Instead of worrying about calculating each and every week, it may be best to just take the total mileage over your training plan and determine the average weekly amount of extra calories you will burn. For example, if you weigh 174 pounds and you run an average of 52 miles per week over an 18-week plan, your extra burn will be 6,250 calories per week.
Now, in this case, you can see why losing even a pound per week may be aggressive. Each pound is 3,500 calories, which means you can only take in an extra 2,750 calories per week during your training, or less than 400 extra calories per day. It's likely you'll need more than that to avoid feeling constantly peckish. So it's wise to do a sanity check at this point and reconfirm your goal.
Once you set your goal and calculate the weekly deficit needed, you can set your target weekly calorie intake. Note that I find it easier to work in weeks than days, as it's easy to go crazy over missing a day, and each day will vary both in terms of miles run and your appetite. Stick with the above example, assume a "somewhat active" lifestyle outside of running, and further assume you are 5 feet, 11 inches tall and with a reasonable half-pound per week target, you get:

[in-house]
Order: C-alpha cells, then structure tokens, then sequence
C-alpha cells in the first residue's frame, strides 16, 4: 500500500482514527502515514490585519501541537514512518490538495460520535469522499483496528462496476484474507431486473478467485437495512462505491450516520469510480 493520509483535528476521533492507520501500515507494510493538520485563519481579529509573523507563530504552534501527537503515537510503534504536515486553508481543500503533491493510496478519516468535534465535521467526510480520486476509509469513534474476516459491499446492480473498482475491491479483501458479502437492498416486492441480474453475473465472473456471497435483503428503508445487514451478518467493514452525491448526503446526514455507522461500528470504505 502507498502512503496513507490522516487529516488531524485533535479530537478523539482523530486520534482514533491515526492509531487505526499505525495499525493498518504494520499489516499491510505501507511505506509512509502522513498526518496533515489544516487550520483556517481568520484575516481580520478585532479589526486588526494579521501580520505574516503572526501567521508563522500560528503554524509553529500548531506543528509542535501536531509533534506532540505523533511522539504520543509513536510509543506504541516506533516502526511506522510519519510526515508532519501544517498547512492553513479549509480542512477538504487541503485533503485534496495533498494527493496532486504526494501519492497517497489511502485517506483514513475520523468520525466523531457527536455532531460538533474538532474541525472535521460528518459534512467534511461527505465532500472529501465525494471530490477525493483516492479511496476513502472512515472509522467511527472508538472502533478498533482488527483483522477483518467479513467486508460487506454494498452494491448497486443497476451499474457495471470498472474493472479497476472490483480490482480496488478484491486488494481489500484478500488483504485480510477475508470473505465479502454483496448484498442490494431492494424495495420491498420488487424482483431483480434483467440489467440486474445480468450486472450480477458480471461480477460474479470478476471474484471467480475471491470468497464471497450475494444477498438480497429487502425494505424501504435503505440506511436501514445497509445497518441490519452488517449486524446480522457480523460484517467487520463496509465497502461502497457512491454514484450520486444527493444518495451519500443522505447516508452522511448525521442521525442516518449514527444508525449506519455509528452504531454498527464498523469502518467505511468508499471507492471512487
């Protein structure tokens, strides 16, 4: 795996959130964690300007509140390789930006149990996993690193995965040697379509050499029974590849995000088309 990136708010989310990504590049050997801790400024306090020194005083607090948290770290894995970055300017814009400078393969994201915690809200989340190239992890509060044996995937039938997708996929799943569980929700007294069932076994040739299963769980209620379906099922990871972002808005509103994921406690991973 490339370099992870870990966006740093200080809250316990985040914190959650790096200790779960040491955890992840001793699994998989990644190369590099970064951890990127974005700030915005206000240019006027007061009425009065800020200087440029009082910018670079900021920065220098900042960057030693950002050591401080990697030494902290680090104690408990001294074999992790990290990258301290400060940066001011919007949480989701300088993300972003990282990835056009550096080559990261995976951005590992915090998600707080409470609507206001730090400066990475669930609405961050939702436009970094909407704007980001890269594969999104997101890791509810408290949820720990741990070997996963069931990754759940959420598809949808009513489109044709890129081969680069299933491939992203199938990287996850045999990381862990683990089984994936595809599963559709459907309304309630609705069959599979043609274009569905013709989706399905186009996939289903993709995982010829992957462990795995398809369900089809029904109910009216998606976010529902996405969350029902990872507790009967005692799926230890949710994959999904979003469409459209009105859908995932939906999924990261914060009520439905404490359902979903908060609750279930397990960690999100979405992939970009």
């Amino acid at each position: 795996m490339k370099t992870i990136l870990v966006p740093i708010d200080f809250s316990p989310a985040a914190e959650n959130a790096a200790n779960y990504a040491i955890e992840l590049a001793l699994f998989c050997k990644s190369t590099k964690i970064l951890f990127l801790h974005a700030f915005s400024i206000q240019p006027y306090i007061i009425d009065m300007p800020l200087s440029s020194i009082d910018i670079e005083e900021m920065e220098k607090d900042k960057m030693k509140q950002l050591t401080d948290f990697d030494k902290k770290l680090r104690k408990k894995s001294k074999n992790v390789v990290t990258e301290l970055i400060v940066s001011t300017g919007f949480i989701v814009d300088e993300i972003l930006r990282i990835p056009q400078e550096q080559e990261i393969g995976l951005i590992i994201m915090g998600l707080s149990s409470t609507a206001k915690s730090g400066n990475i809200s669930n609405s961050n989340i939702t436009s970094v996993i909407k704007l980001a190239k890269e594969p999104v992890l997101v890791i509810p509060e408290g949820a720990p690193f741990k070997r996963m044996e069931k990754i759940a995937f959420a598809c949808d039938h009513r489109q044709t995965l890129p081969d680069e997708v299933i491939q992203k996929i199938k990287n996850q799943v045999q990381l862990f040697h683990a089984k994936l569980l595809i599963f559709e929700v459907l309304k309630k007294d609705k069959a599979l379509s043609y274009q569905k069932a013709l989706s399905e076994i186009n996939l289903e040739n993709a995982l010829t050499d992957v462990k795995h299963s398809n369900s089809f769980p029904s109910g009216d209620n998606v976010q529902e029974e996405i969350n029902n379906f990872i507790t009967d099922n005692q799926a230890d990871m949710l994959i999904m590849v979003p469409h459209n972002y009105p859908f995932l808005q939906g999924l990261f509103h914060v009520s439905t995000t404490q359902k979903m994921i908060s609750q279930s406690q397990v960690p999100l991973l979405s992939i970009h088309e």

- Base calorie needs = 2,400/day (16,800/week)
- Extra calorie needs = 6,250/week
- Desired deficit = 1,750/week
- Total calories/week = 21,300 (averages 3,050 per day)
How to Achieve Your Weight-Loss Goals
You can find a million different ideas for improving your diet. I'm not promoting any particular approach as, frankly, I've tried nothing unique. Whether you go the Paleo route, opt to be a vegan, need to go gluten-free, or whatever, the fundamental formula is the same—your weight changes are driven by the calories you take in minus the calories you burn. Note, I wouldn't recommend a low-carb diet for a runner.